By chance, these few words from a piece in Eurekalert, recently caught my eye: “… wildlife habitat, particularly that of the birds who call this country's grasslands home, is threatened” - threatened by the rapidly expanding production of crop based bio-fuels. The article is at once richly informative and suggests imaginative solutions. Look it up if you’re interested: “In search of wildlife-friendly biofuels: could native prairie grasses be the answer?”
I was reminded of two older books - one published almost 50 and the other 150 years ago. Both are pioneering works that all green activists should know a little about.
Rachel’s Carson’s now classic Silent Spring has an evocative and beautiful title that laments the disappearance of birdlife from rural America wherever a chemical intensive modern industrial agriculture exists poisoning wildlife habitat. The disappearance of birdlife means the disappearance of birdsong: silent spring follows. Worldwide bans and restrictions on the profligate use of DDT and other agricultural chemicals found their inspiration in this book.
Older activists recognise a foundational presence in Rachel Carson. No Hollywood icon like Erin Brockovich, Carson was a retiring figure in the hostile pro-growth America of the 1960s, full of grand plans for the conquest nature. Yet, and whether they know it or not, toxics and food activists are hugely indebted to her. She has inspired such contemporary classics as Our Stolen Futures and Fast Food Nation. Carson is also credited with kickstarting the state’s serious involvement in environmental protection - and the establishment of the US EPA.
Rachel Carson, from the opening pages of Silent Spring:
Along the roads, laurel … and alder, great ferns and wild flowers delighted … countless birds came to feed on the berries and seed heads … The country-side was famous for the abundance and variety of its birdlife … There was a strange stillness. The birds - where had they gone … the few birds seen anywhere were moribund. They trembled violently and could not fly. It was a spring without voices … only silence lay over the fields and woods and marsh … The most alarming of all man’s assaults upon the environment is the contamination of air, earth, rivers and sea with dangerous and even lethal materials.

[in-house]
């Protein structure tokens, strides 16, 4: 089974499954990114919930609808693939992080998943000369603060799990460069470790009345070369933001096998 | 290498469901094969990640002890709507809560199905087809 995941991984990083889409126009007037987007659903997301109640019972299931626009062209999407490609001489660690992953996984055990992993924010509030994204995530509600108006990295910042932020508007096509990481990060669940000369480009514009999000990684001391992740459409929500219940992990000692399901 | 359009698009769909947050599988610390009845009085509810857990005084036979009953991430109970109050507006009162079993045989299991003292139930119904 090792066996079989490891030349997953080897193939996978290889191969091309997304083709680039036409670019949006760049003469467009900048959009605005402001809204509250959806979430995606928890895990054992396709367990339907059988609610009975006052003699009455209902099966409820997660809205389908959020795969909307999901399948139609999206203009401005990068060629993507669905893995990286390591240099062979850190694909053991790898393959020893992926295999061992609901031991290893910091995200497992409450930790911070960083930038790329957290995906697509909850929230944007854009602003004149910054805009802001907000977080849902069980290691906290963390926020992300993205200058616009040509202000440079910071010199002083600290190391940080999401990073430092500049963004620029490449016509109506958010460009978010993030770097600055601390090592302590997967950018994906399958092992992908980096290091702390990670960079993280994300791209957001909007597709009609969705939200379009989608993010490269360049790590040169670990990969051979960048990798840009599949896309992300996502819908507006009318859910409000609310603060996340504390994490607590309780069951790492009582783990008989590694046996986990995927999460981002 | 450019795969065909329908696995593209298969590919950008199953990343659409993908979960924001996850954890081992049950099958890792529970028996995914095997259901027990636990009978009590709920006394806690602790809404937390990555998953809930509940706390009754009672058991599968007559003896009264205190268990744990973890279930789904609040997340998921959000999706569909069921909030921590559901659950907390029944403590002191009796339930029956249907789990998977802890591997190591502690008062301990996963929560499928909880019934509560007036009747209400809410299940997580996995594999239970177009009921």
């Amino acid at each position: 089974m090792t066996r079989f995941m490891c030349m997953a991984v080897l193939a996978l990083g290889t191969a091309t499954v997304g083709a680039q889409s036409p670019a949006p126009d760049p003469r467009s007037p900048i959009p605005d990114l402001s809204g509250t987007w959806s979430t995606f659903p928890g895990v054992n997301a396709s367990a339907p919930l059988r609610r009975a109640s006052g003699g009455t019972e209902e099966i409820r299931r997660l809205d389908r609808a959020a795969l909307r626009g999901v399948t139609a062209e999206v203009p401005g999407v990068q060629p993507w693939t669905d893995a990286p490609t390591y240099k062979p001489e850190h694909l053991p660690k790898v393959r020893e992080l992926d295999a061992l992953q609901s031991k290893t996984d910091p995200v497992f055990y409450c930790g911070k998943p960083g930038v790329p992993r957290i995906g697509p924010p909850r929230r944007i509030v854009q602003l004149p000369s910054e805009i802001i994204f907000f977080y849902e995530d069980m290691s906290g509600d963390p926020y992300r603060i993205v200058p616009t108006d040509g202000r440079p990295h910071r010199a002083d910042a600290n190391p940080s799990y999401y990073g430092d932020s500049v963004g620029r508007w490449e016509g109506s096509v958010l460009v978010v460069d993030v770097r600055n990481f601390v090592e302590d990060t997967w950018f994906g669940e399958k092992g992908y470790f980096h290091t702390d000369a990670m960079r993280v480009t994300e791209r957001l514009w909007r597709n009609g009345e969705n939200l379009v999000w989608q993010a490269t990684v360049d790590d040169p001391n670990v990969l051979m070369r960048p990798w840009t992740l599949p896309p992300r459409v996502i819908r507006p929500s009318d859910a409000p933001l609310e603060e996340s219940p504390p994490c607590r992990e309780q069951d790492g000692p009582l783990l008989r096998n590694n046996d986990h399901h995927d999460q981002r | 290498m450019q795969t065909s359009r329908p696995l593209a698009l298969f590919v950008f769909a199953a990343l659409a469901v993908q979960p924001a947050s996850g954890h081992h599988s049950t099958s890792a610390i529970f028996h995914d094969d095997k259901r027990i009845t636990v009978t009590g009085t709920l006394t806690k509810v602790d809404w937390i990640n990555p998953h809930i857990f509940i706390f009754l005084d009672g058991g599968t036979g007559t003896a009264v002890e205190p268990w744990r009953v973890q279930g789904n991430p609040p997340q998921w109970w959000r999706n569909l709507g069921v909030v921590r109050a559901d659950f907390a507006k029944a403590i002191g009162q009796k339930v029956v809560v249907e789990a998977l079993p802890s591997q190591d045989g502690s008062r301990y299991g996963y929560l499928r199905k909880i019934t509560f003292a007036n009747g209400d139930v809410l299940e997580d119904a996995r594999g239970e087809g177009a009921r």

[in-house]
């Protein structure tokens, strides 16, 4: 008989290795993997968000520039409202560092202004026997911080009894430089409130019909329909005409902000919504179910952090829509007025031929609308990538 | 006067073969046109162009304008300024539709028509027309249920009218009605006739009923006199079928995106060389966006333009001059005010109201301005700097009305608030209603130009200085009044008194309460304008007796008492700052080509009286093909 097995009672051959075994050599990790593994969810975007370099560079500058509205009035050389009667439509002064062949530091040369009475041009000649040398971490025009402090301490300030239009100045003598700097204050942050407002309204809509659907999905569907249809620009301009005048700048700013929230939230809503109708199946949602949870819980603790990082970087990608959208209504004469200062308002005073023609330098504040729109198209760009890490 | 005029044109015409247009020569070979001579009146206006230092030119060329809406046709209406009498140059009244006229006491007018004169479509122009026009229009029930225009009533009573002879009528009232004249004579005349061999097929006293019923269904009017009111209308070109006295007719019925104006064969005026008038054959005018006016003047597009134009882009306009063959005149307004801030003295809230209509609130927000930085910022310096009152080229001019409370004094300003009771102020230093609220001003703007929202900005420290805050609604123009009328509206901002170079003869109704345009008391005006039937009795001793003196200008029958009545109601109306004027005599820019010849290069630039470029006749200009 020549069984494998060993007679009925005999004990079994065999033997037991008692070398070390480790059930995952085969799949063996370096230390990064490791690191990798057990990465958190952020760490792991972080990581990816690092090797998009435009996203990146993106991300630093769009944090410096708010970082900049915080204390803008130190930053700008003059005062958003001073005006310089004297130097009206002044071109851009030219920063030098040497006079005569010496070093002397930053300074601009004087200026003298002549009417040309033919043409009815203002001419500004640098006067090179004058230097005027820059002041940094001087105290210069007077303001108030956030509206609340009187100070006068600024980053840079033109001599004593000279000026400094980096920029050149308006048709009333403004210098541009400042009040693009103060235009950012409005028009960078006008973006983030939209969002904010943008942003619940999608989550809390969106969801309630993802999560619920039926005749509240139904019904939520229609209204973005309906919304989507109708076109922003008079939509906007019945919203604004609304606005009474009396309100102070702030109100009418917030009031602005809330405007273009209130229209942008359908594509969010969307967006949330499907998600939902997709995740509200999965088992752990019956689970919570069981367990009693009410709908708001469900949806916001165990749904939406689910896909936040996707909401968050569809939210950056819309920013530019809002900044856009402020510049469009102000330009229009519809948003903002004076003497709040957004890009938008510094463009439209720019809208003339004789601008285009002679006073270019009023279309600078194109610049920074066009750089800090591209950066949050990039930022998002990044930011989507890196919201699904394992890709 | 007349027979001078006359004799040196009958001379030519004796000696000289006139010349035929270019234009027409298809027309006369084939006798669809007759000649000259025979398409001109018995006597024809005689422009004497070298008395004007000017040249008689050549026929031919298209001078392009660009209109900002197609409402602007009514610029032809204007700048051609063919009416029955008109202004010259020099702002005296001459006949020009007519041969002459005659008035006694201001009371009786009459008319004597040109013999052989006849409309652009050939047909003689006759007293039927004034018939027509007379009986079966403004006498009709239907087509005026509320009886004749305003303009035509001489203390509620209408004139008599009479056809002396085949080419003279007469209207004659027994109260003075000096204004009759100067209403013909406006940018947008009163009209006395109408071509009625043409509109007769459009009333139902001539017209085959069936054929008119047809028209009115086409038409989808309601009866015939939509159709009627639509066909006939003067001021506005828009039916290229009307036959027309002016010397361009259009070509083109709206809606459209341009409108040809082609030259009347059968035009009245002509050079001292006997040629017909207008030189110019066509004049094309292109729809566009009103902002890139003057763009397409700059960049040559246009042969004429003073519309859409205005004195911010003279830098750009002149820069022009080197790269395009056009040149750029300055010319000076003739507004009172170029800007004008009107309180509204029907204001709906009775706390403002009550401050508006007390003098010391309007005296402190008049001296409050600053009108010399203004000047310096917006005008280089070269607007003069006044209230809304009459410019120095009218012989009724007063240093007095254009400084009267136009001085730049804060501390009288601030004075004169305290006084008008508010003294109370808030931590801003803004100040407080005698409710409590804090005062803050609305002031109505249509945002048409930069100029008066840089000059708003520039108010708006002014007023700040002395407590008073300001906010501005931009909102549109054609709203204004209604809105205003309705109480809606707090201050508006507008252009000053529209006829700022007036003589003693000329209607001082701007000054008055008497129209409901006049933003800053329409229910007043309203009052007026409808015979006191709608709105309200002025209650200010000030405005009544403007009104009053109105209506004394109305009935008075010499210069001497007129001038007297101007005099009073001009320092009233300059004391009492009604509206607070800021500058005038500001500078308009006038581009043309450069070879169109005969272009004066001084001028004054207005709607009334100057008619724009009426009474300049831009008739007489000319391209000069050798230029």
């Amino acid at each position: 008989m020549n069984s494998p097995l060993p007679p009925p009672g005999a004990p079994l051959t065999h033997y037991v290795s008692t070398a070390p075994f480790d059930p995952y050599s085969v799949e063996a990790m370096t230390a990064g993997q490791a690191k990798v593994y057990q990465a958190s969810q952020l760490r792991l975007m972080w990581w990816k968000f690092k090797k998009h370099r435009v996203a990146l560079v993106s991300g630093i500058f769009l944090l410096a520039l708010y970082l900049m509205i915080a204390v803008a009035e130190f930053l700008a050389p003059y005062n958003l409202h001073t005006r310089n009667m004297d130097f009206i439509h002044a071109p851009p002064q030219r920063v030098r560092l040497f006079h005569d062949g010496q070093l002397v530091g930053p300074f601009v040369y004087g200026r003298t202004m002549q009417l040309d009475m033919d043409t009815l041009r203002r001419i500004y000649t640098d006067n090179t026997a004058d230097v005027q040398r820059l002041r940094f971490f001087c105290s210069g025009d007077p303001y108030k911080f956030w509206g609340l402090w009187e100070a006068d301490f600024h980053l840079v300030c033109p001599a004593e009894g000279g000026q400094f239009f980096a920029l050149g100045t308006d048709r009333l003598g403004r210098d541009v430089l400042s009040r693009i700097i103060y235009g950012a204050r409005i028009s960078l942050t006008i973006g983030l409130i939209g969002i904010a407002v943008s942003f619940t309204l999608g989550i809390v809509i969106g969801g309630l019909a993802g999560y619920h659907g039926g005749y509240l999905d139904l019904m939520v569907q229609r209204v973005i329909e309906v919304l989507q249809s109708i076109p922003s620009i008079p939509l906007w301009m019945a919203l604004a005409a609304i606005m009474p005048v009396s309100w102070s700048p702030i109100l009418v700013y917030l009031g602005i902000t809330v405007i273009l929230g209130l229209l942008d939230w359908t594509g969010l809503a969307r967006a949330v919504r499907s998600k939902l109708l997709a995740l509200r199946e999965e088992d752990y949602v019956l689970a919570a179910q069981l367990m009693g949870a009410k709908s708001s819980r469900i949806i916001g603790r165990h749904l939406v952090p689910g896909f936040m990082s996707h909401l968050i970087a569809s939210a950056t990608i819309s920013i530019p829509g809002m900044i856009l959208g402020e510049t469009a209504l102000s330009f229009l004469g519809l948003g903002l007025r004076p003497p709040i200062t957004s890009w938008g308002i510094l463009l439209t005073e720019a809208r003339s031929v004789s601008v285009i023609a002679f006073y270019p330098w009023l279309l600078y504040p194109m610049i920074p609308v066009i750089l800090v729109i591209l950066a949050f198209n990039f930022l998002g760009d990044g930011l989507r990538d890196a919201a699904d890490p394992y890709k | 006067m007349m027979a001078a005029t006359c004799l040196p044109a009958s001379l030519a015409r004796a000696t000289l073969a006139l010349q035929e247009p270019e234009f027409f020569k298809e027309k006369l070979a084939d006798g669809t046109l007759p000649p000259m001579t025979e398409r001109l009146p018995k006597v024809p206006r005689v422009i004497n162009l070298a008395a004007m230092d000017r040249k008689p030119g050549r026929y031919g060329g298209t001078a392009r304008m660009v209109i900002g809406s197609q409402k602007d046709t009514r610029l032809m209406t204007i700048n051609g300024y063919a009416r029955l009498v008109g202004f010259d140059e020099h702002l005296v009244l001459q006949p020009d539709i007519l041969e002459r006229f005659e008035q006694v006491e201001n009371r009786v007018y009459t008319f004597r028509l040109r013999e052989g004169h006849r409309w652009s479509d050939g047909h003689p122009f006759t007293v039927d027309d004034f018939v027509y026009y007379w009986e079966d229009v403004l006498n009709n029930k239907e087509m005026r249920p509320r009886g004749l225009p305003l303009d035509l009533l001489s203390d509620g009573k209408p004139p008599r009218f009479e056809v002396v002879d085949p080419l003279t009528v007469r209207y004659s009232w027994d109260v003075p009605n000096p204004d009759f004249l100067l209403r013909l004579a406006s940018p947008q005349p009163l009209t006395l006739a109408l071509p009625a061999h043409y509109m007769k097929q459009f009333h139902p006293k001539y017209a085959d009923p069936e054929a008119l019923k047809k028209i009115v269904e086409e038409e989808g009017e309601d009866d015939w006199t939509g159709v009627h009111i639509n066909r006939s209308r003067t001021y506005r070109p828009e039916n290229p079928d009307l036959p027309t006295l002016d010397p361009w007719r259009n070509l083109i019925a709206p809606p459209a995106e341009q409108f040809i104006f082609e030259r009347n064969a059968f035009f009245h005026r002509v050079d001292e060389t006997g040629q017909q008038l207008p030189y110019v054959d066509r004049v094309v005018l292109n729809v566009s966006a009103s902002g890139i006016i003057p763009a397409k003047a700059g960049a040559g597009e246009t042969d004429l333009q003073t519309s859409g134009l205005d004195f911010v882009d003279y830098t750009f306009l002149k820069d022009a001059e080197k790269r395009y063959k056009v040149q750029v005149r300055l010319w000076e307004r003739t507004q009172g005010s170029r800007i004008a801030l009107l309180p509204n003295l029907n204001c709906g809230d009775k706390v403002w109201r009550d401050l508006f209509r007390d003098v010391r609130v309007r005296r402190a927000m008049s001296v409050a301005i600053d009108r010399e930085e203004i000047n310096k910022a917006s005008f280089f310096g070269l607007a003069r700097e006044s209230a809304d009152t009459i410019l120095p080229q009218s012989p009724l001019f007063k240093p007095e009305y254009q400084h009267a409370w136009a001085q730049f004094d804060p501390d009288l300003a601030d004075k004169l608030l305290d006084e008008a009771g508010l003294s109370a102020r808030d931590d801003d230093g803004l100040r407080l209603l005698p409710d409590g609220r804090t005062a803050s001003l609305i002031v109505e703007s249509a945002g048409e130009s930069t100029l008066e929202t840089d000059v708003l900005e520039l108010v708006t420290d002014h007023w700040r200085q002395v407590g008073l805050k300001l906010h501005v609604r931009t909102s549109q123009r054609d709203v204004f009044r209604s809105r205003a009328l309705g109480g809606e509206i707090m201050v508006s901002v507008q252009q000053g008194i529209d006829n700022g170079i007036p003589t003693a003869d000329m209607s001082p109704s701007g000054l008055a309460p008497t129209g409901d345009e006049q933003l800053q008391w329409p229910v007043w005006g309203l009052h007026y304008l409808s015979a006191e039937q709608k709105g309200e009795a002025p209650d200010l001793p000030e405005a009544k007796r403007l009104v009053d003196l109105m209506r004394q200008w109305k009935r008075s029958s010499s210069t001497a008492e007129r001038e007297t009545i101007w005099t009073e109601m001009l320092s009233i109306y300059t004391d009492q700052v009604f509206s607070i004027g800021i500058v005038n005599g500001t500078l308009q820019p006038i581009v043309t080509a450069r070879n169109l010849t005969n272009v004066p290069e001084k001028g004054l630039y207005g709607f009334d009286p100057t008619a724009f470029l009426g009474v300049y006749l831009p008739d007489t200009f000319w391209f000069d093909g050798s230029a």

We look at state environmental protection agencies today and think “weak” or “compromised” and then we lean against them with all of our weight and shout at unyielding ministerial doors in an attempt to shift them just a little. How hard is that? Well, imagine creating them in the first place. Rachel Carson kept doing the only thing any of us can do: she kept leaning and metaphorically shouting no matter what … and no matter how difficult public and private life both were for a female dying from protracted cancer in middle age and widely rumoured to be a lesbian in a homophobic society.
In a posthumous essay, she referred to the "lasting pleasures of contact with the natural world … available to anyone who will place himself under the influence of earth, sea and sky and their amazing life.” For harbouring such un-American thoughts, the US Secretary of Agriculture accused her of "probably being a Communist". It always hides a multitude of sins!
Principles of Political Economy
The second book is J.S. Mill’s Principles of Political Economy and in particular the chapter entitled “The Stationary State”. Mill would have been hauled before the House of un-American Activities Committee had he lived in the mid 20th century as a liberal turned socialist. But he lived in a more tolerant 19th century Britain. His Principles was published in 1848 just as classical political economy was becoming a much more inward looking neo-classical economics - the form liberal economics takes today.
Whatever the continuities, at the heart of this transition lay the abandonment of a question that had pre-occupied classical political economy and its socialist critics from beginning to end: what value did things have that lead us to pay particular prices for them? Classical political economists had sought the answer in some combination of capital, labour and land. Marx criticised them harshly and said it was all labour. Neo-classicals then came along and essentially dismissed the question, arguing that value was disclosed in price and simply reflected an inner appreciation located mysteriously within the consumer him or herself.
This was deeply regressive. It was no longer possible to argue that prices deviated from value - including those prices called interest, wages and rent that we paid for the capital, labour and land. Conservatives loved this because it demolished any case suggesting the exploitation of labour.
There was another critical consequence: economic theory rendered itself incapable of grappling with questions of objective environmental value or importance. The possible abusive exploitation of labour and nature disappeared together from the horizons of liberal economic thought. The stage was ideologically set to let a still infant industrial economy rip. But Marx, too, missed the boat here. His labour theory of value supported a critique of human exploitation but not of the exploitation of nature. The shocking environmental abuses of later socialist states were partly, and almost unreflectively, legitimated in this way.
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